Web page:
Washington County will be in the spotlight this month when more than 25,000 spectators and up to 123 million households worldwide tune in to see first-rate golf teeing off at Southpointe Golf Club. The Mylan Classic, presented by CONSOL Energy, is one of four new stops on the Nationwide Tour sanctioned by the PGA TOUR.
The idea to bring a golf event of this nature to Western Pennsylvania began as a conversation between friends. Next, John Swiatek, director of sports, entertainment, and marketing at GSP Consulting Corporation and member of the Washington County Chamber of Commerce, approached the PGA Tour. Swiatek wanted to make sure the area was on the Tour’s radar, which had been following the planning of the U.S. Women’s Open. “Once we circled the wagon and knew we had support, we really got started,” Swiatek says. “And with the Golf Channel’s international coverage and everything that goes around it, and everything that’s happening in Washington County, it just seemed like the time was right.”
Southpointe Golf Club was built into the business park in Canonsburg, giving players and spectators a clear view of the economic development in Southwestern Pennsylvania. “You’re literally playing golf between buildings,” says Jeff Kotula, Mylan Classic co-chairman and president of the Washington County Chamber of Commerce. “It’s a very different venue than the Nationwide Tour — or, in fact, the PGA TOUR has experienced before.”
Larry Roytas, head golf professional at Southpointe Golf Club, says that the greens are always challenging because of the undulations, but expects two holes in particular to give players a run for their money. “Hole number six is a par five, but we will be playing it as a par four for the tournament. Hole number seven has been lengthened from 425 yards to 473 yards — and that’s an uphill par four,” Roytas says.
numbersThe Classic is expected to draw 156 Nationwide Tour professionals, as well as players’ families, caddies, Pro-Am participants, sponsors’ guests and employees, television crews, and an estimated 25,000 spectators. J. R. Shaw, executive director for the Washington County Tourism Promotion Agency, expects residents from Pennsylvania, Ohio, and West Virginia to come to the tournament and see some really competitive golf. “From an entertainment standpoint, I would be remiss if I didn’t mention this: It’s much more than just golf,” Shaw says. “They’ve arranged a week full of activities going into Labor Day weekend that will show everyone a great time here in Washington County,” he says.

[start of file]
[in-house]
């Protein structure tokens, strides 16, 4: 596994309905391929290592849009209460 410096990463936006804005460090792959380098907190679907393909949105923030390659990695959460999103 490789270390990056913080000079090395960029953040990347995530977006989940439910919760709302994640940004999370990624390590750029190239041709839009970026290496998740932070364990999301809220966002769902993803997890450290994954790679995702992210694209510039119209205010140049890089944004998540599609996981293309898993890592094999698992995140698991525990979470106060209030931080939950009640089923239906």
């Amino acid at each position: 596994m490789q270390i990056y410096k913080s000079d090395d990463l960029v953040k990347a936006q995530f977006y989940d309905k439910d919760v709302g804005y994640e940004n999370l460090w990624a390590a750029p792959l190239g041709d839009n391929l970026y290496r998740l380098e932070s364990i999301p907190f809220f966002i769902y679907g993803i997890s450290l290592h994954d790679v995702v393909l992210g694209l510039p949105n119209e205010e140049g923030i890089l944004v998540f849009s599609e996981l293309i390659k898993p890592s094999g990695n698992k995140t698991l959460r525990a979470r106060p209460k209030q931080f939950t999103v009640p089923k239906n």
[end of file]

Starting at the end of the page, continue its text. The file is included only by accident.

A $25 grounds ticket gets you access to the tournament Thursday through Sunday. Admission is free Monday through Wednesday because it’s not competitive, and spectators can take photos, McClain says. That ticket will also get you in to see county music star Joe Nichols and Eli Young Band in concert at the Meadows Racetrack and Casino Tuesday night, and The Commodores and Tino Coury Saturday night at Southpointe Golf Club. “We want this to be inclusive,” McClain says. “We want this to be a community event. You just can’t accomplish that whenever you charge outrageous prices.”
That ticket price is also good for the community. More than 140 local nonprofits are selling tickets for the tournament. As part of the ANSYS TICKETS fore CHARITY program, nonprofits receive 100 percent of those ticket revenues. “The best thing about the program is that it makes an absolute immediate impact on their mission,” McClain says. “We don’t want to wait until after the tournament to cut checks to these charities for what they sold. We cut them a check every month.” At press time, the Classic office has already written checks for a total of $194,000 before the tournament’s first drive off of the tee.
The most ticket revenue that any Nationwide Tour event has brought in its first year participating in the TICKETS fore CHARITY program was about $80,000. “In our first year, we’ve already eclipsed that by double,” McClain says. “From a benchmarking standpoint, we’ve shown that this is a golf-ready market.” People are willing to support and [are] ready and able to support charities.” ANSYS has also provided a $35,000 bonus pool to be distributed among the charities based on their percentage of total tickets sold.
The classic will bring in an estimated $9 million to the local economy. That figure is based on an economic impact study in Omaha, Neb., that saw increases in hotel reservations, tourist attractions, and local restaurants and businesses. As of press time, it was still too early for Bistecca Steakhouse and Wine Bar to judge whether there was an increase in reservations. Still, David Lamatrice, President of the PIPA Group was “about 99 percent positive we will see a nice influx of people from this tournament.”
At the end of the day, McClain says he won’t look at the scoreboard to see the winners; he’ll be looking at the community. “I judge our success as a tournament on how much we can give back to charity,” he says.
The Mylan Classic has a three-year renewable contract with the PGA TOUR pending sponsorship support. “This is an absolutely great golf market,” McClain says. “We’ve had great sponsorship support, and we anticipate to be here indefinitely.” — Nicole Stempak